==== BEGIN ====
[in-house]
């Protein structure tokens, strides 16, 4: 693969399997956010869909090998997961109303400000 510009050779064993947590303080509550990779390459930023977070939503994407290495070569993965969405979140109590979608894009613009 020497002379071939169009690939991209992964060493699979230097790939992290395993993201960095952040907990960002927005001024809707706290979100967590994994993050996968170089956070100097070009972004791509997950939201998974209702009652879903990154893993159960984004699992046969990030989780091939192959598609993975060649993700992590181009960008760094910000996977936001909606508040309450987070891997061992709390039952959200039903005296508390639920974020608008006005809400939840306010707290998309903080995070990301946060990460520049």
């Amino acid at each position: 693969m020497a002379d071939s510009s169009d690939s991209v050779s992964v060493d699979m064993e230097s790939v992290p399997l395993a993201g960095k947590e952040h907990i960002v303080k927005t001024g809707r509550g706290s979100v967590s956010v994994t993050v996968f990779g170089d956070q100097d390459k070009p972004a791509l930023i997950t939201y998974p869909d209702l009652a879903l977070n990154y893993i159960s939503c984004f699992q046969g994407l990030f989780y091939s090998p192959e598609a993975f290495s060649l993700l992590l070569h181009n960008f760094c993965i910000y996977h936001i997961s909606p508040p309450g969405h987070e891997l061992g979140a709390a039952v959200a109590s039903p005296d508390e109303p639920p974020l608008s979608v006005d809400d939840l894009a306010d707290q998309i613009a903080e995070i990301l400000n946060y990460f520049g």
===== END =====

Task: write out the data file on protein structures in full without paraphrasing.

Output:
[in-house]
């Protein structure tokens, strides 16, 4: 693969399997956010869909090998997961109303400000 510009050779064993947590303080509550990779390459930023977070939503994407290495070569993965969405979140109590979608894009613009 020497002379071939169009690939991209992964060493699979230097790939992290395993993201960095952040907990960002927005001024809707706290979100967590994994993050996968170089956070100097070009972004791509997950939201998974209702009652879903990154893993159960984004699992046969990030989780091939192959598609993975060649993700992590181009960008760094910000996977936001909606508040309450987070891997061992709390039952959200039903005296508390639920974020608008006005809400939840306010707290998309903080995070990301946060990460520049």
């Amino acid at each position: 693969m020497a002379d071939s510009s169009d690939s991209v050779s992964v060493d699979m064993e230097s790939v992290p399997l395993a993201g960095k947590e952040h907990i960002v303080k927005t001024g809707r509550g706290s979100v967590s956010v994994t993050v996968f990779g170089d956070q100097d390459k070009p972004a791509l930023i997950t939201y998974p869909d209702l009652a879903l977070n990154y893993i159960s939503c984004f699992q046969g994407l990030f989780y091939s090998p192959e598609a993975f290495s060649l993700l992590l070569h181009n960008f760094c993965i910000y996977h936001i997961s909606p508040p309450g969405h987070e891997l061992g979140a709390a039952v959200a109590s039903p005296d508390e109303p639920p974020l608008s979608v006005d809400d939840l894009a306010d707290q998309i613009a903080e995070i990301l400000n946060y990460f520049g």